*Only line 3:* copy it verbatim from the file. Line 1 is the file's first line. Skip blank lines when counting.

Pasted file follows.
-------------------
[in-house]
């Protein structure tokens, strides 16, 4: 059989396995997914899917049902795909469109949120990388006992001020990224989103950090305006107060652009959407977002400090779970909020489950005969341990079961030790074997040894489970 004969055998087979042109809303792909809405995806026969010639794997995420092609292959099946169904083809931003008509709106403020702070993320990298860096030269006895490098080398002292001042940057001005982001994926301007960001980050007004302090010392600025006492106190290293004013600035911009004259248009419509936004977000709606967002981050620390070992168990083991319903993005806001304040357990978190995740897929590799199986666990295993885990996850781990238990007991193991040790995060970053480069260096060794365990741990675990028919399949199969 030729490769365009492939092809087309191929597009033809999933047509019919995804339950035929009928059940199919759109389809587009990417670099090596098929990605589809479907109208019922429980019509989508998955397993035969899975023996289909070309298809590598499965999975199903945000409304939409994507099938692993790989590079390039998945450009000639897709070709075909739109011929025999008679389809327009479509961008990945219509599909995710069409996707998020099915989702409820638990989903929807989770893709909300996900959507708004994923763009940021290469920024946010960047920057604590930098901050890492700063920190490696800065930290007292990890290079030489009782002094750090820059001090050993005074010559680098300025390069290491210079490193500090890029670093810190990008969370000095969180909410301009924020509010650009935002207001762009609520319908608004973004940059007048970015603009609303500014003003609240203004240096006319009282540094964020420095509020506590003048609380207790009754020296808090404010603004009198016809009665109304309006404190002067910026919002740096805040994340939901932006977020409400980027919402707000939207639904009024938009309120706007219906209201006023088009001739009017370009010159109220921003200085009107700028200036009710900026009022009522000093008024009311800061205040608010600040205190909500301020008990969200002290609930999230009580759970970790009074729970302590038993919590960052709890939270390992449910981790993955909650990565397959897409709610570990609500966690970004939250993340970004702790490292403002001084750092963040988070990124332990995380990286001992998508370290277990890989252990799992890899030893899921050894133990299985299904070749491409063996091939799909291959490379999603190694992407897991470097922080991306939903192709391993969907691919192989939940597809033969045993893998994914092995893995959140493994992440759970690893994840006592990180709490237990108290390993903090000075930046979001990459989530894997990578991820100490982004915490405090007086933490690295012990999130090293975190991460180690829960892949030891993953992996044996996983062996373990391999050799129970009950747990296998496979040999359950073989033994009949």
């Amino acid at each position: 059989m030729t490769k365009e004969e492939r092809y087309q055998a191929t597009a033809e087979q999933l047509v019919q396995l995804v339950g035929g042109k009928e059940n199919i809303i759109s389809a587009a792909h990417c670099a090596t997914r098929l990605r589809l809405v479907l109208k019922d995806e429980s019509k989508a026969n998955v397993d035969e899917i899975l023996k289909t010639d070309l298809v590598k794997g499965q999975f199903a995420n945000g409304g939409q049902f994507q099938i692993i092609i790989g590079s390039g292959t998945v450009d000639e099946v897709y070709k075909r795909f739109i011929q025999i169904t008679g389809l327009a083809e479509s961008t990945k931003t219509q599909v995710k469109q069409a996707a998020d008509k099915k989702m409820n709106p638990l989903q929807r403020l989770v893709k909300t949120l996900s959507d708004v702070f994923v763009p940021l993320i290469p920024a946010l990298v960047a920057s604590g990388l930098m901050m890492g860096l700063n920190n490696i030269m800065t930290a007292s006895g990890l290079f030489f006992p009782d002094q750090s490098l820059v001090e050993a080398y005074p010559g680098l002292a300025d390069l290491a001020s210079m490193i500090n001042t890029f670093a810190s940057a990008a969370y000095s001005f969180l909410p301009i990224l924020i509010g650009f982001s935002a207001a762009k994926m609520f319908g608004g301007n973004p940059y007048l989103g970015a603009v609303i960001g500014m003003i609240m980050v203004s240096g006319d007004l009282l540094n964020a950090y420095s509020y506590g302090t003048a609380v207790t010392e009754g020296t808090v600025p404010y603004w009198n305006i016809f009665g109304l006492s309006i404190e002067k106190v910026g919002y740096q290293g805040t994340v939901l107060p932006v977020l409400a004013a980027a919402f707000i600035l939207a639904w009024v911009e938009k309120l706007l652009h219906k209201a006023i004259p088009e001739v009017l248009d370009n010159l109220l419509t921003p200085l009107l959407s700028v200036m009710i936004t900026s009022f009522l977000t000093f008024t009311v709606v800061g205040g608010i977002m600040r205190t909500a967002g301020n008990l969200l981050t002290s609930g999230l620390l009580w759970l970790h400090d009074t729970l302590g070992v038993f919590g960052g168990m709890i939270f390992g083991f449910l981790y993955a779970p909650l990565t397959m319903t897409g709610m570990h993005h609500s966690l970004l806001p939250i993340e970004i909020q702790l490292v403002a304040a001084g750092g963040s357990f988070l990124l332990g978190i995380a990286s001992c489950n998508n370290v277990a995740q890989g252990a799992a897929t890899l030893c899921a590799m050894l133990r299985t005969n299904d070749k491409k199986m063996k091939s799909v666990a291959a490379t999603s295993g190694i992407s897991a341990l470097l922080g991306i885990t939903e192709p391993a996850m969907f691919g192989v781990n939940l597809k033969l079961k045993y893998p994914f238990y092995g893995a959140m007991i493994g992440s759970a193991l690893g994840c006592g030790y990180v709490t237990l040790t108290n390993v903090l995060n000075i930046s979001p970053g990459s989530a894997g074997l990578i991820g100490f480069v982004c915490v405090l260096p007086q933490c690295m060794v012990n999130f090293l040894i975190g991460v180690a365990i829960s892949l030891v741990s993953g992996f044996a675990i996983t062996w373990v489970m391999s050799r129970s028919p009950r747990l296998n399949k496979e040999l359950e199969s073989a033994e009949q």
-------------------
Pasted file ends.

């Amino acid at each position: 059989m030729t490769k365009e004969e492939r092809y087309q055998a191929t597009a033809e087979q999933l047509v019919q396995l995804v339950g035929g042109k009928e059940n199919i809303i759109s389809a587009a792909h990417c670099a090596t997914r098929l990605r589809l809405v479907l109208k019922d995806e429980s019509k989508a026969n998955v397993d035969e899917i899975l023996k289909t010639d070309l298809v590598k794997g499965q999975f199903a995420n945000g409304g939409q049902f994507q099938i692993i092609i790989g590079s390039g292959t998945v450009d000639e099946v897709y070709k075909r795909f739109i011929q025999i169904t008679g389809l327009a083809e479509s961008t990945k931003t219509q599909v995710k469109q069409a996707a998020d008509k099915k989702m409820n709106p638990l989903q929807r403020l989770v893709k909300t949120l996900s959507d708004v702070f994923v763009p940021l993320i290469p920024a946010l990298v960047a920057s604590g990388l930098m901050m890492g860096l700063n920190n490696i030269m800065t930290a007292s006895g990890l290079f030489f006992p009782d002094q750090s490098l820059v001090e050993a080398y005074p010559g680098l002292a300025d390069l290491a001020s210079m490193i500090n001042t890029f670093a810190s940057a990008a969370y000095s001005f969180l909410p301009i990224l924020i509010g650009f982001s935002a207001a762009k994926m609520f319908g608004g301007n973004p940059y007048l989103g970015a603009v609303i960001g500014m003003i609240m980050v203004s240096g006319d007004l009282l540094n964020a950090y420095s509020y506590g302090t003048a609380v207790t010392e009754g020296t808090v600025p404010y603004w009198n305006i016809f009665g109304l006492s309006i404190e002067k106190v910026g919002y740096q290293g805040t994340v939901l107060p932006v977020l409400a004013a980027a919402f707000i600035l939207a639904w009024v911009e938009k309120l706007l652009h219906k209201a006023i004259p088009e001739v009017l248009d370009n010159l109220l419509t921003p200085l009107l959407s700028v200036m009710i936004t900026s009022f009522l977000t000093f008024t009311v709606v800061g205040g608010i977002m600040r205190t909500a967002g301020n008990l969200l981050t002290s609930g999230l620390l009580w759970l970790h400090d009074t729970l302590g070992v038993f919590g960052g168990m709890i939270f390992g083991f449910l981790y993955a779970p909650l990565t397959m319903t897409g709610m570990h993005h609500s966690l970004l806001p939250i993340e970004i909020q702790l490292v403002a304040a001084g750092g963040s357990f988070l990124l332990g978190i995380a990286s001992c489950n998508n370290v277990a995740q890989g252990a799992a897929t890899l030893c899921a590799m050894l133990r299985t005969n299904d070749k491409k199986m063996k091939s799909v666990a291959a490379t999603s295993g190694i992407s897991a341990l470097l922080g991306i885990t939903e192709p391993a996850m969907f691919g192989v781990n939940l597809k033969l079961k045993y893998p994914f238990y092995g893995a959140m007991i493994g992440s759970a193991l690893g994840c006592g030790y990180v709490t237990l040790t108290n390993v903090l995060n000075i930046s979001p970053g990459s989530a894997g074997l990578i991820g100490f480069v982004c915490v405090l260096p007086q933490c690295m060794v012990n999130f090293l040894i975190g991460v180690a365990i829960s892949l030891v741990s993953g992996f044996a675990i996983t062996w373990v489970m391999s050799r129970s028919p009950r747990l296998n399949k496979e040999l359950e199969s073989a033994e009949q």